Friday, 9 February 2018

MAEVE BERRY - Incandescence

Shall I go or not? I was tired and it would be easier not to but I felt I needed a dose of Maeve Berry. Shall I drive or not? I was tired and it would be easier in some ways but I felt a train ride would give me time to doze, to recharge my batteries and appreciate meeting Maeve that much more. I did doze and I alighted at St Leonards Warrior Square and remembered the way down to the sea which had become so familiar when we thought about moving to Hastings in 2010. 

When I reached the front, I crossed the road and watched the cold waves crash onto the pebbled beach and then I saw the Gallery had opened its doors and I waited for some cars to pass and skipped back on to the other side and went in. I had been to the Arts Forum Gallery before when the photograph of me by Julia Horbaschk was included in a group show and I remembered that the standard of work then was high and so it was again. Varied and rich, there is some wonderful work on display.

Maeve wasn't there when I arrived but, a few minutes later, I saw her walk in the door with her husband, Jim, and when she was surrounded immediately by well wishers, I decided to slip into the other room until the throng buzzing around her had dispersed. After a quick whisk around more great pieces of work, I looked back into the other room and caught Jim's eye. He was thrilled to see me as I was to see him and we shook hands warmly and Jim went to find Maeve and the warmth repeated itself in our embrace. Typically, she introduced me to people she knew and whose names I have now forgotten, after which we did some rapid catching up. 

Maeve's work in the show is astonishing. It looked amazing on the wall and beautifully presented. Wonderful burning gold light and strange dark shapes lurching and hunching over what looked like tongues of flame. Then I read the blurb and realised what these images were - incredible photographs of the fires in crematoria. I looked up at them again. I did not feel uncomfortable but more, an admiration for Maeve's bravery in not only taking these pictures but also displaying them. Maeve observes, with sensitivity and care, another part of our existence, the final event of our lives, when we go out in a blaze of glory and why not? 

I chatted to Jim (he chats to everyone) and to some of their friends before I took my leave and walked back to the station. I wrote a poem on the train but then fell asleep listening to the music on my ipod. I thought earlier today that I would probably never be able to dance again but, as I hopped onto the bus at Brighton Station, "Dreamer" by Supertramp came on and I thought of Shawn Sobers filming me dancing to the song and I thought "I can still dance!". That is what a dose of Maeve does - it refreshes and makes you want to dance.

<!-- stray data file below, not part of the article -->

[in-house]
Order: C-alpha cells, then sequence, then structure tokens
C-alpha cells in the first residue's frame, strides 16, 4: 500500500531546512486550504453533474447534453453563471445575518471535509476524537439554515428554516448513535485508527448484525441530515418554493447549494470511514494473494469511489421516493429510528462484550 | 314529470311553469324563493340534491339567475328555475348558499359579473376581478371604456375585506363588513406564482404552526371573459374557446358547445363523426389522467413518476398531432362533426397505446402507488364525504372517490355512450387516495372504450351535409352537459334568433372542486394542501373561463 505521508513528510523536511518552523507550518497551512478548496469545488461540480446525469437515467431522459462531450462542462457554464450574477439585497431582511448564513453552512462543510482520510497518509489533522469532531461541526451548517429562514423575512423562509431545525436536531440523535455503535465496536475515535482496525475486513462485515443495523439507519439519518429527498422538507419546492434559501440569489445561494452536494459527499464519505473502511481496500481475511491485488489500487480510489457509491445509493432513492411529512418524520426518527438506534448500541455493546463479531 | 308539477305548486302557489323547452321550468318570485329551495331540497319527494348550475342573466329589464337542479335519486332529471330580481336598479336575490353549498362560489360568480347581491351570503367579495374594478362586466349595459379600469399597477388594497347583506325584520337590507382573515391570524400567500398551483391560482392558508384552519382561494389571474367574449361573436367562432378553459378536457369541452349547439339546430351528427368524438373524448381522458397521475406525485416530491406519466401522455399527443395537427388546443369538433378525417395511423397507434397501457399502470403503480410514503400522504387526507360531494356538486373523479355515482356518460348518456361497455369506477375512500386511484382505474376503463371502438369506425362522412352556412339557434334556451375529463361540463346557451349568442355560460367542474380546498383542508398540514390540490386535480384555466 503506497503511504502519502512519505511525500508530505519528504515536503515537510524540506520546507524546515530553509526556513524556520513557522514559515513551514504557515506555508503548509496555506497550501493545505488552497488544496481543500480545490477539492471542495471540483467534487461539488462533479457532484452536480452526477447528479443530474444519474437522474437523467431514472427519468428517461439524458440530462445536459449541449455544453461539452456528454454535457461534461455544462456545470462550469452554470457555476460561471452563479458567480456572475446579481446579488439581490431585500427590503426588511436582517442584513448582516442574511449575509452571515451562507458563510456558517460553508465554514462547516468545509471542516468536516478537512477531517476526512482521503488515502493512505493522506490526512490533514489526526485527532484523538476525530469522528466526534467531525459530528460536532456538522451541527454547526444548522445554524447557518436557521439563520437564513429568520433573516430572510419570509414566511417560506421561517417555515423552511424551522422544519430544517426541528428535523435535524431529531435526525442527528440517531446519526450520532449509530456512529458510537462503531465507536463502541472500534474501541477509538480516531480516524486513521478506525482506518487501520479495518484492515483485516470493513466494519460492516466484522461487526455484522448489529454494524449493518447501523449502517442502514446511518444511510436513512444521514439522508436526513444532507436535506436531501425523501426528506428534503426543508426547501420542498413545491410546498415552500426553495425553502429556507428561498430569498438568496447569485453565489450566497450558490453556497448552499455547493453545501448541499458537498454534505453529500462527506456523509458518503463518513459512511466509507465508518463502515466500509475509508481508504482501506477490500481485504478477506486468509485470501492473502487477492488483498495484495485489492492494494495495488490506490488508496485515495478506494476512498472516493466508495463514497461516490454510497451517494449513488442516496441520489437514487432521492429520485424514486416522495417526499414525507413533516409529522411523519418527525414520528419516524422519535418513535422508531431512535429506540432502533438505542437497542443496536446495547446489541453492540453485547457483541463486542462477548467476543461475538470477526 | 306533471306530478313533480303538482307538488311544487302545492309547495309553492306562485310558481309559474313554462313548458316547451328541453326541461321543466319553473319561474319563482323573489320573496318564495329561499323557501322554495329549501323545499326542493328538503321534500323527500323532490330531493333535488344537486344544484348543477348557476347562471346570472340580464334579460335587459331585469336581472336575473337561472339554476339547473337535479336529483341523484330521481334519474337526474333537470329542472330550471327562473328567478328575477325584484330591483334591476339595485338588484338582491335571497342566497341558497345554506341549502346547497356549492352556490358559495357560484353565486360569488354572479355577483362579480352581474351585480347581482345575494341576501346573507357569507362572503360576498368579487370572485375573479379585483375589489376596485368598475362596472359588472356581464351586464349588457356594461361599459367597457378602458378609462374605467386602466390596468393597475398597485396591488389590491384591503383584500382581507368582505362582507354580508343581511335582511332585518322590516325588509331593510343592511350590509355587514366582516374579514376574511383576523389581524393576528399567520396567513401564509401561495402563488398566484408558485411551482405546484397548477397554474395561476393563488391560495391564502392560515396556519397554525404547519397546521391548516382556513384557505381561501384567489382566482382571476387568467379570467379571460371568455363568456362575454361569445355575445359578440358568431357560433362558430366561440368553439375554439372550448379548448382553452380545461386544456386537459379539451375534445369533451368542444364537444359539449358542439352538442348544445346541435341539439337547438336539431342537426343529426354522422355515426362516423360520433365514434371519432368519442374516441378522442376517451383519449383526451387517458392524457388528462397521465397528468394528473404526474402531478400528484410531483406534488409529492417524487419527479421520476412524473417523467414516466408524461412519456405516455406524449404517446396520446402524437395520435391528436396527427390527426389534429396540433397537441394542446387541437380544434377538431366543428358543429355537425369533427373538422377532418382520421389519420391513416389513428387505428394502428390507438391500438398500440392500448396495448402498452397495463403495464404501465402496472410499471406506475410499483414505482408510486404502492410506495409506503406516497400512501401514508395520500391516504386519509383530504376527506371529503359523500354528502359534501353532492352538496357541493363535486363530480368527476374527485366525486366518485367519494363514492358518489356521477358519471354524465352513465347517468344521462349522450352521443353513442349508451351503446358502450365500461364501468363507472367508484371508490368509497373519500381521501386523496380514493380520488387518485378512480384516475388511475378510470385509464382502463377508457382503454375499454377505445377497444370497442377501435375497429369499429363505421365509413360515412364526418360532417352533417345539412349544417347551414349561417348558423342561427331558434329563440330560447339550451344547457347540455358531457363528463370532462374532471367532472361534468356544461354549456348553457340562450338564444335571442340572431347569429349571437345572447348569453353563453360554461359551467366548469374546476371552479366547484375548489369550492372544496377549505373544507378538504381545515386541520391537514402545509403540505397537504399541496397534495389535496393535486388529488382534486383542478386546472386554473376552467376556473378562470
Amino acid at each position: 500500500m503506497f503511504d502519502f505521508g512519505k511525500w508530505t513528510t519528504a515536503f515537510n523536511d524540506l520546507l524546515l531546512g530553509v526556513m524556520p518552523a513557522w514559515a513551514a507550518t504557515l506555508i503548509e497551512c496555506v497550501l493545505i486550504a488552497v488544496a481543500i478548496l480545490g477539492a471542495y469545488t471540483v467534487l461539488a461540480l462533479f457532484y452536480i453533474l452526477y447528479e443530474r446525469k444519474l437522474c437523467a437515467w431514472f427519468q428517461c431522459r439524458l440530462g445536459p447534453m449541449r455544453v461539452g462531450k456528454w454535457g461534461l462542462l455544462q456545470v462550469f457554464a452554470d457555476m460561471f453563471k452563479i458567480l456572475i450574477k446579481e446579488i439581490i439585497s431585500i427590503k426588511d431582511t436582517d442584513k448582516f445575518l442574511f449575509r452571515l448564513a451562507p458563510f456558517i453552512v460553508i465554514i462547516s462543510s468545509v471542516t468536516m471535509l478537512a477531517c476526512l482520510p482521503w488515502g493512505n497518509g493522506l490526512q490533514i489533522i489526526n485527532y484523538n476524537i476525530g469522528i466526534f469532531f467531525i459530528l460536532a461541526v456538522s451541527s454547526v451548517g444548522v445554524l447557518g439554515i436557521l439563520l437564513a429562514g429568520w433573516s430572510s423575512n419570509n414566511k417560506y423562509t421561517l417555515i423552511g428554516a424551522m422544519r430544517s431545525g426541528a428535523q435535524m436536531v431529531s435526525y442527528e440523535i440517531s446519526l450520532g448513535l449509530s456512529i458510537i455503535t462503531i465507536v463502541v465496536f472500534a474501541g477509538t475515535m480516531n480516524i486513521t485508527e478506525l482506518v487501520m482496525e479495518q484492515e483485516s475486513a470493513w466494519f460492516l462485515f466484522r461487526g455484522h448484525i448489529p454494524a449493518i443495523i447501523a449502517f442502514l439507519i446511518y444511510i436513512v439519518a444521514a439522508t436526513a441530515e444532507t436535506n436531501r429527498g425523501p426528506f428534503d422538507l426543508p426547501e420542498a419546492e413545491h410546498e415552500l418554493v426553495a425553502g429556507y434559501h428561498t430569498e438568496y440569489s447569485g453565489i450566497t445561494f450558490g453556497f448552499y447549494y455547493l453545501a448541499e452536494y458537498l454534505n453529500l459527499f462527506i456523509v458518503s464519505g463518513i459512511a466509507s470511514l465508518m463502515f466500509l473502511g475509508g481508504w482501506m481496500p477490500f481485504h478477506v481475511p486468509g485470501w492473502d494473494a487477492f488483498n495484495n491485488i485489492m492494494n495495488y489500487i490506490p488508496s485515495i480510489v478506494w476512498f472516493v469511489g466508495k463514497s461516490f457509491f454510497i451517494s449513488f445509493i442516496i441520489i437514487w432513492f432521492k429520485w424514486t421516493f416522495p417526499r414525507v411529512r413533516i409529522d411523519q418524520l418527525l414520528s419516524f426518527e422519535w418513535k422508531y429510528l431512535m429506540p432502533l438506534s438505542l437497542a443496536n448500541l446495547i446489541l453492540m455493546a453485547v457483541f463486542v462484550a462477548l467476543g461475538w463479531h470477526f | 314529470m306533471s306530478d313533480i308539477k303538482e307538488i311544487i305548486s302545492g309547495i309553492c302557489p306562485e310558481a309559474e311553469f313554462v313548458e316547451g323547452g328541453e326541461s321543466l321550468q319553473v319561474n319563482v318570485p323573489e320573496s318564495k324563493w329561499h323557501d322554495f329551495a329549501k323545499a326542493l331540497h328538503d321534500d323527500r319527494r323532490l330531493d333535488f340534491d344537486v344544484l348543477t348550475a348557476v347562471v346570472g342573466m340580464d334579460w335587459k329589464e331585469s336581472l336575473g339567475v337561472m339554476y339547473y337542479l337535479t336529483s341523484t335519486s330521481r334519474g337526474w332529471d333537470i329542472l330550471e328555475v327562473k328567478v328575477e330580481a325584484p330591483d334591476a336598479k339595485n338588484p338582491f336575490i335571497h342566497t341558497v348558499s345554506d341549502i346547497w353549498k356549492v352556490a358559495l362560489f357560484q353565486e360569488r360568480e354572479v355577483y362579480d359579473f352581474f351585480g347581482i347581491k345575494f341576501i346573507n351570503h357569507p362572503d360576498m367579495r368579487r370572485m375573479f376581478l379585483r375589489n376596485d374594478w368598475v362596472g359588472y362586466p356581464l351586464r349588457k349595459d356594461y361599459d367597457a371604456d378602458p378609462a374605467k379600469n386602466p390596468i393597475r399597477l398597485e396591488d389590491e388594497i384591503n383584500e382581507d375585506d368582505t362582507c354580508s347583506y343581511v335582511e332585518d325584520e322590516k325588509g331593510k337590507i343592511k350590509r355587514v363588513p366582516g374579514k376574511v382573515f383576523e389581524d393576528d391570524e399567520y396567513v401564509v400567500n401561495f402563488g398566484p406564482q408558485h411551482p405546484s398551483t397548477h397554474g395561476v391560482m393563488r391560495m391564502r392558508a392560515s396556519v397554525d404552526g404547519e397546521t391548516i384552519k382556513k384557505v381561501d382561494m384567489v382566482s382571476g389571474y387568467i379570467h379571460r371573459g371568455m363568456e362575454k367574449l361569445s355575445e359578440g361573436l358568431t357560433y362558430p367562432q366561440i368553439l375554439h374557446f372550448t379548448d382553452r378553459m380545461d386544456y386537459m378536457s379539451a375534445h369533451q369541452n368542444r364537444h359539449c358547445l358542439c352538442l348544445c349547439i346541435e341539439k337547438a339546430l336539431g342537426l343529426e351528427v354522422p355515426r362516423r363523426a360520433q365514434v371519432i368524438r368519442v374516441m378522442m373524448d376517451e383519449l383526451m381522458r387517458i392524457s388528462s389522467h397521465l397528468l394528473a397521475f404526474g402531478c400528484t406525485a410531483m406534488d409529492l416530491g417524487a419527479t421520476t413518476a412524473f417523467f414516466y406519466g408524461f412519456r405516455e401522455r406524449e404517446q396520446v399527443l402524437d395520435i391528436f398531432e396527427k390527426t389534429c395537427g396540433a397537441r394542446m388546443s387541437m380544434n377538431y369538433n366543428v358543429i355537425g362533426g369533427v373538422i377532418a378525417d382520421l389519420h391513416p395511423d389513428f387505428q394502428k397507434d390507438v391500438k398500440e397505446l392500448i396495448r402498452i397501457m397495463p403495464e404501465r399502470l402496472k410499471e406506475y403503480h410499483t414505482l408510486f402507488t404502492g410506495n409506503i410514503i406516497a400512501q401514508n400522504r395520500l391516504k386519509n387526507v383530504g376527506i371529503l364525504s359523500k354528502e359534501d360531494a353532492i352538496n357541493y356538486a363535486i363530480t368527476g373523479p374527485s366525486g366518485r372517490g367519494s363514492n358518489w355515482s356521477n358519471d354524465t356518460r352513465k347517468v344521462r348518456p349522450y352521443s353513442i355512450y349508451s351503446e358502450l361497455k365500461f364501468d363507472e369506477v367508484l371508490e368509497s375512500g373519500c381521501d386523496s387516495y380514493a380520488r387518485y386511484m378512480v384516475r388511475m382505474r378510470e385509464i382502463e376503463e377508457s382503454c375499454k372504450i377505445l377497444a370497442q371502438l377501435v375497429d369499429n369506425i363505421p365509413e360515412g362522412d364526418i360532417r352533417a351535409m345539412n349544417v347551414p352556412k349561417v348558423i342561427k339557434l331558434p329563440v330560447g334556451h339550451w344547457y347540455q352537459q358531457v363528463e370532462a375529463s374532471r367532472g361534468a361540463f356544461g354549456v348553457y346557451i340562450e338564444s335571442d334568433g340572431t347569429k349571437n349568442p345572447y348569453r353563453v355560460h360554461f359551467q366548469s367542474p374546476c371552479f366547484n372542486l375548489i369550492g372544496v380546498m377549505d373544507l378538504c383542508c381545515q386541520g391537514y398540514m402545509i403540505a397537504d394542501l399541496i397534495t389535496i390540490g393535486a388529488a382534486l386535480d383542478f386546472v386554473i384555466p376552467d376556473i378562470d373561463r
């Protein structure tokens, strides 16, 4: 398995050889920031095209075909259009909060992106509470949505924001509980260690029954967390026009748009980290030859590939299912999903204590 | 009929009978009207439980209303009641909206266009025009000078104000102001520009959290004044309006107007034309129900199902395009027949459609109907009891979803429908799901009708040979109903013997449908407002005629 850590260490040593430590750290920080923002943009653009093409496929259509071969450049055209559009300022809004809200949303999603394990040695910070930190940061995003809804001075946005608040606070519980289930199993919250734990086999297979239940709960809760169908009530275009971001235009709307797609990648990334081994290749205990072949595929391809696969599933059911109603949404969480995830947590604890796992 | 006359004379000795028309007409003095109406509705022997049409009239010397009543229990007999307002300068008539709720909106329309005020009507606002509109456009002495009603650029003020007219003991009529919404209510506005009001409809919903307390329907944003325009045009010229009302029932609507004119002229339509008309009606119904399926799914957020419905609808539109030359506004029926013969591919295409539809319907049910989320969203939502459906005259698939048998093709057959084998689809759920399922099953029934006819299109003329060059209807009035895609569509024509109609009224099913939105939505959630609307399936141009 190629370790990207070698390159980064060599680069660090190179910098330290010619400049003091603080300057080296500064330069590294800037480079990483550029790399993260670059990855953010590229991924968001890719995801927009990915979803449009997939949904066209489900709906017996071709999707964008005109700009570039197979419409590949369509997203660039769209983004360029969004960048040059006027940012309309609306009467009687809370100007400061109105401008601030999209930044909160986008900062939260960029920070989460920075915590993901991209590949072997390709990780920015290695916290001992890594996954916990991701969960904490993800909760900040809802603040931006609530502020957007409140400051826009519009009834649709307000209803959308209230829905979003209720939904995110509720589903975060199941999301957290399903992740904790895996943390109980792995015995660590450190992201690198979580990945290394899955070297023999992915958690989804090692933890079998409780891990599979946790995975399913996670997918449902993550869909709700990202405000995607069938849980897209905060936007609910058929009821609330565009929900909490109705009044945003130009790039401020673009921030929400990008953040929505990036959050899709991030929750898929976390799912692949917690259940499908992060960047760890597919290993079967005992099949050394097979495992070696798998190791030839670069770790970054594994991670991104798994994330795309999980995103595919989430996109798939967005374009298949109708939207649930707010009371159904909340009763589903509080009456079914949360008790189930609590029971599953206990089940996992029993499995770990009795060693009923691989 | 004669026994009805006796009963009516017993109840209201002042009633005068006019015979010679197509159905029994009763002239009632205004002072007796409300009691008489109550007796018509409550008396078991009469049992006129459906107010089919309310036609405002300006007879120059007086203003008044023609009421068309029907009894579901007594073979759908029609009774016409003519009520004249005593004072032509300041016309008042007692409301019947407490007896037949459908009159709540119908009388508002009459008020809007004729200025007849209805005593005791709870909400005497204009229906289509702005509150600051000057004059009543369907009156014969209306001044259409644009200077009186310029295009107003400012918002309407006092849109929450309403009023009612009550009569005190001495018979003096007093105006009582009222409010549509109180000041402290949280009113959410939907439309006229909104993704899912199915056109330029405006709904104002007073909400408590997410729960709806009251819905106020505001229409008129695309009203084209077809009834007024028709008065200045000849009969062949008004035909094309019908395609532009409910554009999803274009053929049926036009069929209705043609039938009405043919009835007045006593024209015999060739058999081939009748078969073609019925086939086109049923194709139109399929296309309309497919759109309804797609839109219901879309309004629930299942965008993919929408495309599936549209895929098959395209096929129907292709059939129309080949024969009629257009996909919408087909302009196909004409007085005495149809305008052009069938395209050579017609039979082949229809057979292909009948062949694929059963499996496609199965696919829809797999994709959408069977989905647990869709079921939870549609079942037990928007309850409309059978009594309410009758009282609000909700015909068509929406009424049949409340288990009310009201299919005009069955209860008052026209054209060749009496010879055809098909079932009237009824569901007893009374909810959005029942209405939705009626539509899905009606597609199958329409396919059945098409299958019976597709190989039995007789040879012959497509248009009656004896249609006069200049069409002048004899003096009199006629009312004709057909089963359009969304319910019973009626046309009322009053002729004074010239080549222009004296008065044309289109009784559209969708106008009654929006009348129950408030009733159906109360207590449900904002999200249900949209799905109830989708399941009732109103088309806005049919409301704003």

Dreamer, you know you are a dreamer
Well can you put your hands in your head, oh no!....
.....I said "far out, what a day, a year, a life it is!"

Thursday, 1 February 2018

LAURA HYND - The Women of Woodcock

London at about 11 o'clock this morning felt strangely, beautifully, quiet as I walked out of Piccadilly Circus underground station on to Shaftesbury Avenue and then walked briskly up towards Cambridge Circus. I love this part of London. In the 1970s, I stayed briefly with my brother who then had a flat in Meard Street which connects Dean Street to Wardour Street. It was grubbier then but none the worst for that - how could it be with "The Intrepid Fox" pub round one corner and Bianchi's Restaurant round the other?

I reached number 45 Dean Street and pushed open the door of the Groucho Club and the receptionist directed me to the room where the launch of Laura Hynd's book,"The Women of Woodcock", was being held. It is a book of photographs taken by Laura on the set of the new film by Paul Thomas Anderson, "Phantom Thread", starring Daniel Day-Lewis as the couturier, Reynolds Woodcock and co-starring Lesley Manville and Vicky Krieps. I entered the room and, as Laura turned to greet me, I caught sight of four silk prints of photographs - it was difficult to tell what looked more gorgeous - Laura or the prints. Well, Laura looked absolutely blooming so she won. I had not seen her for a very long time - she had photographed me as part of "Over the Hill" in 2011 and we remained in touch by email intermittently since that time, I think it is a good 5 years since we last actually met. I imagine that she was a little nervous but she seemed much more calm and self assured than I remember. This also comes across in the astonishingly crisp and vibrant photographs in the book although the silk prints were softer and more romantic.